It also comes before a meeting on Monday between Recep Tayyip Erdogan, Turkey's prime minister, and George Bush, the US president, in Washington to discuss a possible cross-border offensive against the PKK.
 
Hoda Abdel Hamid, Al Jazeera's correspondent in Istanbul, said on Sunday that the Turkish government had not yet confirmed the release of troops.
 
She said that conflicting reports from the Iraqi and Kurdish governments are surrounding the reported release of the troops.
 
Release announced

"At 7:30 [local time] the eight Turkish prisoners were delivered to a delegation from the Kurdistan region which also included members of the Democratic Society Party (DTP)," Chaderchi said.

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"I think it is pretty difficult to say troops shouldn't [invade] when the Turkish soldiers are being killed, and their villages attacked"

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He declined to say where the soldiers had been released, but said they were in good health and were released without any ransom or conditions.
   
Last month, the PKK fighters killed at least 12 soldiers and abducted eight soldiers in an attack on a Turkish army post near the Iraq.
   
The attack sparked a huge public outcry in Turkey and calls for an offensive against the fighters based in northern Iraq.
   
Turkish media have said three politicians from the pro-Kurdish Democratic Society Party (DTP) were in northern Iraq negotiating for the release of the soldiers.
   
The Turkish government rejected any talks with the PKK for their release but said it was doing everything necessary for their return.

Launch attack

 

A day earlier, Iraq pledged to "chase and arrest" Kurdish separatist fighters using bases in northern Iraq to launch attacks on Turkey.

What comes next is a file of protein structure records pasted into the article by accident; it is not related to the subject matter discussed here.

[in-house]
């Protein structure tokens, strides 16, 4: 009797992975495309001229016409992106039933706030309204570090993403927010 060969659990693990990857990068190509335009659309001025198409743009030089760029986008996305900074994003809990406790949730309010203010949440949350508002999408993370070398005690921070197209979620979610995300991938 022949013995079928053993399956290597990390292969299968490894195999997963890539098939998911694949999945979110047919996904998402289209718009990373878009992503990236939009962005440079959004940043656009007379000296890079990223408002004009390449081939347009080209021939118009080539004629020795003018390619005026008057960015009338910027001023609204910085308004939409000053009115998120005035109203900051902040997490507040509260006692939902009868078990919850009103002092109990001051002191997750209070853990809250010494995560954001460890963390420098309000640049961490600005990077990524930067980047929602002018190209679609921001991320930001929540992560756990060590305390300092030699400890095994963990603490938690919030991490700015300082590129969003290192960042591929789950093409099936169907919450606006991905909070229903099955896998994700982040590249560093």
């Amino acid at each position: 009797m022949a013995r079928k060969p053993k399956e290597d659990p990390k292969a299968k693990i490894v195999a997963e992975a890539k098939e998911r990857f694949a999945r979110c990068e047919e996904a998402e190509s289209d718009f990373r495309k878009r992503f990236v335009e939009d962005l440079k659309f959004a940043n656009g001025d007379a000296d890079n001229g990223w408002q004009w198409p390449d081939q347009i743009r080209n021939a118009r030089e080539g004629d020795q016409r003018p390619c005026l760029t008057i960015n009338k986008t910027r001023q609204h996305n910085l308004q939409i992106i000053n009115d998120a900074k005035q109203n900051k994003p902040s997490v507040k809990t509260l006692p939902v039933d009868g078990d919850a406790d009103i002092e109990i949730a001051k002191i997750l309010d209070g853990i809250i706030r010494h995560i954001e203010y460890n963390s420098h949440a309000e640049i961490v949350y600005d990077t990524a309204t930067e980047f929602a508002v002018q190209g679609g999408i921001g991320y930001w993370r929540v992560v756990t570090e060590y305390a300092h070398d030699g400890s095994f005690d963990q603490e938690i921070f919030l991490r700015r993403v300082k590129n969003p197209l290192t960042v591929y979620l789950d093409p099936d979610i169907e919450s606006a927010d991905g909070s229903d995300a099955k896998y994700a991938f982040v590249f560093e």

The office of Nuri al-Maliki, Iraq's prime minister, issued a statement on Saturday, promising action against PKK fighters.

 

"The prime minister renewed the willingness of the Iraqi government to take steps to isolate the terrorist PKK, prevent any help reaching its members, chase and arrest them, and put them in front of the Iraqi judiciary because of their terrorist activities," the statement said.

 

Iraq has pledged to "chase and arrest" Kurdish separatist fighters [AFP]
Al-Maliki's pledge came after he met Erdogan and Abdullah Gul, Turkey's president, on the sidelines of a conference in Istanbul.

 

The conference in Istanbul of "neighbours" of Iraq was originally meant to focus on security inside Iraq.

 

However, it was overshadowed by tensions between Turkey and Iraq over the ongoing attacks by the PKK.

 

"The main question [today] was the PKK and whether Turkey would be satisfied with what Iraq had to offer as measures to counter the PKK," Al Jazeera's correspondent in Istanbul, said on Saturday.

 

 "Iraq has put on the table some measures that it says it can achieve within its own limitations and means," Abdel Hamid said.

 

Military option

 

Hoshyar Zebari, Iraq's foreign minister, said at the close of Satuday’s conference that Iraq was serious about its commitment to Ankara.

 

"No-one should be under any illusions that Iraq is very serious in co-operating actively and in lending its active support to the Turkish government," he said.

 

Baghdad is under pressure from both the Turkish and US governments to act against PKK fighters based in northern Iraq.

 

Turkey has up to 100,000 troops on the border for a possible cross-border offensive against an estimated 3,000 rebels.